New geothermal heating plant started operations in Paris, France

Date: 06/04/2017

A new geothermal district heating plant has started operation in the Clichy-Batignolles municipality of the greater Paris region in France.

Late last month, the Paris City Hall launched a new geothermal heating plant in the municipality of Clichy Batignolles in the greater Paris area. With this new heat plant, homes of a new eco-district will be supplied with heating and sanitary water. Apart from providing environmental benefits, the geothermal plant is also planned to pave the way for a new type of localized power generation network. For the companies in charge of the project, it is also an opportunity to demonstrate that geothermal energy has strong role to play in the energy mix in the Île-de-France region (the area around Paris).

The region around Paris region is a particularly favourable territory for the development of geothermal energy because of the composition of its subsoil. Ile-de-France has significant resources because its soil has many aquifers (layers of underground rock that allow water to circulate). At present, the region alone accounts for two-thirds of the national production of geothermal energy (for heating), thus covering the needs of more than 200,000 households. And this number could increase even if the city of Paris decides to develop other intramural geothermal station projects.

The ZAC Clichy-Batignolles project, located in the 18th arrondissement of Paris, is a project that saw its start in 2012. To develop this eco-district, the Paris City Hall immediately wanted to set up a local energy supply and respect ‘environment. The goal is to provide energy at a lower cost to residents by using available resources and reducing the supply chain.

In the case of the eco-district, the resource was all found: the groundwater of the Albien extends 650 meters below ground, covers an area of 80,000 square kilometers and its water reserve is estimated to about 700 billion cubic meters of water. With so much hot water available, choosing a geothermal station was thus quickly established. The city of Paris commissioned the companies Eau de Paris and Compagnie Parisienne de Chauffage Urbain (CPCU) to carry out the project. In 2014, drilling began for the installation of the geothermal doublet. The production well was inaugurated in July 2016 and the re-injection well in December of the same year. Once the two wells were put into operation, the geothermal station was quickly operational.

In the long term, the City of Paris and the companies in charge of the project estimate that the geothermal station of Clichy-Batignolles will cover the heating and sanitary water needs for 83% of the 7,500 inhabitants of the eco-district. This is a dream-like performance demonstrating that local energy production has a bright future ahead. With only 50 square meters of installations, it will be possible to heat 54 hectares of housing. The viability of the project could accelerate the development of other geothermal stations in the Paris region to develop a new type of energy network, based not on very large production units but on smaller and more numerous structures capable of drawing the best Local resources available.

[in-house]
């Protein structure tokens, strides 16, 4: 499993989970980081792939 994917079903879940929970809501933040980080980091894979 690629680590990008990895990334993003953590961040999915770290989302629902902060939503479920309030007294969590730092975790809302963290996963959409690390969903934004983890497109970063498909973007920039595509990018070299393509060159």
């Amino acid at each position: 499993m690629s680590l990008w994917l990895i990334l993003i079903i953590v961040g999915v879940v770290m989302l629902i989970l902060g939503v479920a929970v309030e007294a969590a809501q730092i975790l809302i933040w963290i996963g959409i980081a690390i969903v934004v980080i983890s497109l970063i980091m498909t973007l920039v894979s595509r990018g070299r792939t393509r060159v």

To realize this innovative project, Eau de Paris and the CPCU worked hand in hand to combine their respective technologies and to maximize the efficiency of the geothermal system. The aim was to develop an installation capable of heating but also to ensure the production of running water. All this while respecting the constraints of space since the space allocated to the installations should not exceed 50 square meters on the surface. The station operates on the model of a geothermal doublet, with two wells in the system: a first well used for production and a second well used for the re-injection of l ‘water. The aim of this system is to minimize heat loss in the production line.

Concretely, the geothermal station is composed of three successive rooms. The first two production pieces are managed by Eau de Paris and allow water to be extracted from the soil at 30 degrees Celsius. The water is then re-injected at the end of the thermal circuit at a temperature of 10 degrees Celsius. This circuit is 650 meters long, which prevents the water from being too cold at the end of the circuit and does not cool the water table. In addition to these two facilities, the third room is managed by the CPCU. This is where the heat exchangers that operate the thermal differential are installed. These exchangers make it possible to recover energy resulting from the thermal difference that exists between the water that enters and the water that leaves the circuit. A second operating system makes it possible to heat the water according to the network in which it will be sent. The water for the heating network is heated to a temperature of 45 degrees Celsius; The water to the running water network is heated to 63 degrees Celsius.

Thanks to the performance of this installation, the Clichy-Batignolles geothermal station should not only be particularly efficient, but it should also make it possible to limit the emission of greenhouse gases. Indeed, in addition to its energy performance, a geothermal station also has the advantage of being more environmentally friendly than a condensing gas boiler: it emits an average of five times less CO 2 in the air. A further argument in favor of a mode of energy production which has a clear future ahead.

Article published in ThinkGeoenergy